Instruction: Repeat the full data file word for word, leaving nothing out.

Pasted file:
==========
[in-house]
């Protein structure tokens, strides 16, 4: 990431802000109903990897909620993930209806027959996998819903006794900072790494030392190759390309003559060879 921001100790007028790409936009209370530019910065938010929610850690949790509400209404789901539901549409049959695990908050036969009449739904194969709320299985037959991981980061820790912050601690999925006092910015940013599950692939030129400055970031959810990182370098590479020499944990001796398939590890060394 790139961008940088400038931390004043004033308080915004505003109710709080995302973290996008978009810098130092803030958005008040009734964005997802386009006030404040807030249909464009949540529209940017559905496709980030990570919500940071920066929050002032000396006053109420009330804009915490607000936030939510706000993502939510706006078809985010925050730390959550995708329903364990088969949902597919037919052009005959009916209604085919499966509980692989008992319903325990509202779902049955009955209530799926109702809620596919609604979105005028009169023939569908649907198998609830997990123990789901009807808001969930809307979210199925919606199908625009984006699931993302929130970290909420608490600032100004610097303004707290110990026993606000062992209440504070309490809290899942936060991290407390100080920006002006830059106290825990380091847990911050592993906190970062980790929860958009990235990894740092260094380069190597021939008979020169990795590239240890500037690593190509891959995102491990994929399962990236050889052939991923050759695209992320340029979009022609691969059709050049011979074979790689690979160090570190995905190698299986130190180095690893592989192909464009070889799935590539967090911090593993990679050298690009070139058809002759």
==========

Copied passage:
[in-house]
């Protein structure tokens, strides 16, 4: 990431802000109903990897909620993930209806027959996998819903006794900072790494030392190759390309003559060879 921001100790007028790409936009209370530019910065938010929610850690949790509400209404789901539901549409049959695990908050036969009449739904194969709320299985037959991981980061820790912050601690999925006092910015940013599950692939030129400055970031959810990182370098590479020499944990001796398939590890060394 790139961008940088400038931390004043004033308080915004505003109710709080995302973290996008978009810098130092803030958005008040009734964005997802386009006030404040807030249909464009949540529209940017559905496709980030990570919500940071920066929050002032000396006053109420009330804009915490607000936030939510706000993502939510706006078809985010925050730390959550995708329903364990088969949902597919037919052009005959009916209604085919499966509980692989008992319903325990509202779902049955009955209530799926109702809620596919609604979105005028009169023939569908649907198998609830997990123990789901009807808001969930809307979210199925919606199908625009984006699931993302929130970290909420608490600032100004610097303004707290110990026993606000062992209440504070309490809290899942936060991290407390100080920006002006830059106290825990380091847990911050592993906190970062980790929860958009990235990894740092260094380069190597021939008979020169990795590239240890500037690593190509891959995102491990994929399962990236050889052939991923050759695209992320340029979009022609691969059709050049011979074979790689690979160090570190995905190698299986130190180095690893592989192909464009070889799935590539967090911090593993990679050298690009070139058809002759």